• U.S.


2 minute read

RAVENNA is the world’s chief repository of early Byzantine art, surpassing even Istanbul, the capital of Byzantium. The ancient churches and chapels of the sleepy Italian town (pop. 35,000) are lit by windowpanes of translucent alabaster and by the glitter and blaze of great mosaics such as the triumphant Christ opposite. Ravenna’s mosaics, made of innumerable bits of glass, gold and marble chips stuck in plaster, have neither the drama of Gothic church art nor the human warmth of the Renaissance masters. Yet they are equally great, and gayer than either. Their gaiety expresses the exuberant youth of the Christian church, shows that the Dark Ages knew glory.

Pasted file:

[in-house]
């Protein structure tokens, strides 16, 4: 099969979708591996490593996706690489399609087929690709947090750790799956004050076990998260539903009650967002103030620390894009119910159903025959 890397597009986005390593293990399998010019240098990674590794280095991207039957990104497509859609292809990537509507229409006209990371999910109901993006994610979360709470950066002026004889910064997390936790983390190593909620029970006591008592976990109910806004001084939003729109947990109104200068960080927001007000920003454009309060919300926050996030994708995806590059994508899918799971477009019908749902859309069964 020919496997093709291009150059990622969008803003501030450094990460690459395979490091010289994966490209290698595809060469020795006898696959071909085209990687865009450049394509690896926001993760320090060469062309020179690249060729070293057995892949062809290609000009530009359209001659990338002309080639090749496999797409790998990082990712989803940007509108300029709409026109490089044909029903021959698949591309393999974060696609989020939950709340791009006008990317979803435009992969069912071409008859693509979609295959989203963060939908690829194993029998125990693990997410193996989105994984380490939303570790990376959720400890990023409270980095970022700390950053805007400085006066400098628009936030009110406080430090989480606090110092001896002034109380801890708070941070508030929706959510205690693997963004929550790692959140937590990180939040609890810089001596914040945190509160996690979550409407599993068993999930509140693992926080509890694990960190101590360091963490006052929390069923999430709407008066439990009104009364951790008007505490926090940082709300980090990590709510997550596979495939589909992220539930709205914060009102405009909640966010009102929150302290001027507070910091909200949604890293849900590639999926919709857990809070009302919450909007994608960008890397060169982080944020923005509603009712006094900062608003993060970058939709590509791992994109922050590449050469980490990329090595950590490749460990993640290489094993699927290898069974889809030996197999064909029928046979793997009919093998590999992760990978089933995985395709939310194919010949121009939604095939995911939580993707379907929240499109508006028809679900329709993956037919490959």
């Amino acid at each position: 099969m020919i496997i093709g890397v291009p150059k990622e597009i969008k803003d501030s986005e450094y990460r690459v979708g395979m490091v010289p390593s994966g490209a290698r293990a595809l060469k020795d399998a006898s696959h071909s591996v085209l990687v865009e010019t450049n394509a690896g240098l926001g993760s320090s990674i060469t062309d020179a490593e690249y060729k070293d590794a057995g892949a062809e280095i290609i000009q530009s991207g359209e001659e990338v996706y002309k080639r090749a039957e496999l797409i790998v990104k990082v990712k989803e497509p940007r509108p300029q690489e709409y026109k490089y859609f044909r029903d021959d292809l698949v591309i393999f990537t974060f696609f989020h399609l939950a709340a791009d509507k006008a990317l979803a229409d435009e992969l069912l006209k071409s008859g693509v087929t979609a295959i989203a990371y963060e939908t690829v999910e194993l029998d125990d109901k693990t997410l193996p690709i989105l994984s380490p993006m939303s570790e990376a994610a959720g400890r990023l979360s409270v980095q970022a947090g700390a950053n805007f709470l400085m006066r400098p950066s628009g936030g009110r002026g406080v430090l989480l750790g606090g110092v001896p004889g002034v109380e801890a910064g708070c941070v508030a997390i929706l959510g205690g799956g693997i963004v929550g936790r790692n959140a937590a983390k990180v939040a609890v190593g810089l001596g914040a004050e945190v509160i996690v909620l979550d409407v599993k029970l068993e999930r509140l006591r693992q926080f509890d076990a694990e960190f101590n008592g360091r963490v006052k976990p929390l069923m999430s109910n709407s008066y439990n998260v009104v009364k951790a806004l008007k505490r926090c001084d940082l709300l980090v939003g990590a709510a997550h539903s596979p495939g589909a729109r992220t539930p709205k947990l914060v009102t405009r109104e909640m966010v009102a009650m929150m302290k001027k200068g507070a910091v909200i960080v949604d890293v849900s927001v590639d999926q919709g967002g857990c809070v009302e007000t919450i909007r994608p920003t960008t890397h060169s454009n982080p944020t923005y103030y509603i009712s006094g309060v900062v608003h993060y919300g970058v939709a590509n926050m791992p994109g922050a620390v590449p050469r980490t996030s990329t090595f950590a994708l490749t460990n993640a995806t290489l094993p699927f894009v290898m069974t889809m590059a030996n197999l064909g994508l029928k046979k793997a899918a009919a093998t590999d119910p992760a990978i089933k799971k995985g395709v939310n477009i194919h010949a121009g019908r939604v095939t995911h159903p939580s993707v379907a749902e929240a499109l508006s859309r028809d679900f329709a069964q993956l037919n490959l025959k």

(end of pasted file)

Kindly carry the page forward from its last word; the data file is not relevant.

When Belisarius and the Eunuch Narses conquered Italy for Justinian in 540, they re-established Ravenna as the Western capital of the Byzantine empire. Justinian and Theodora, his empress, ordered it suitably adorned. The rendering of Christ in armor for the Archbishop’s Chapel, a rare phenomenon in art, may reflect the warlike nature of the Byzantines, who held the view that Christianity could and should be spread by the sword. But the Ravenna Christ looks more loving than awesome. A beardless youth, He lightly treads the lion and the serpent while presenting His eternal promise:”I am the way, the truth and the life.”

More Must-Reads from TIME

Contact us at letters@time.com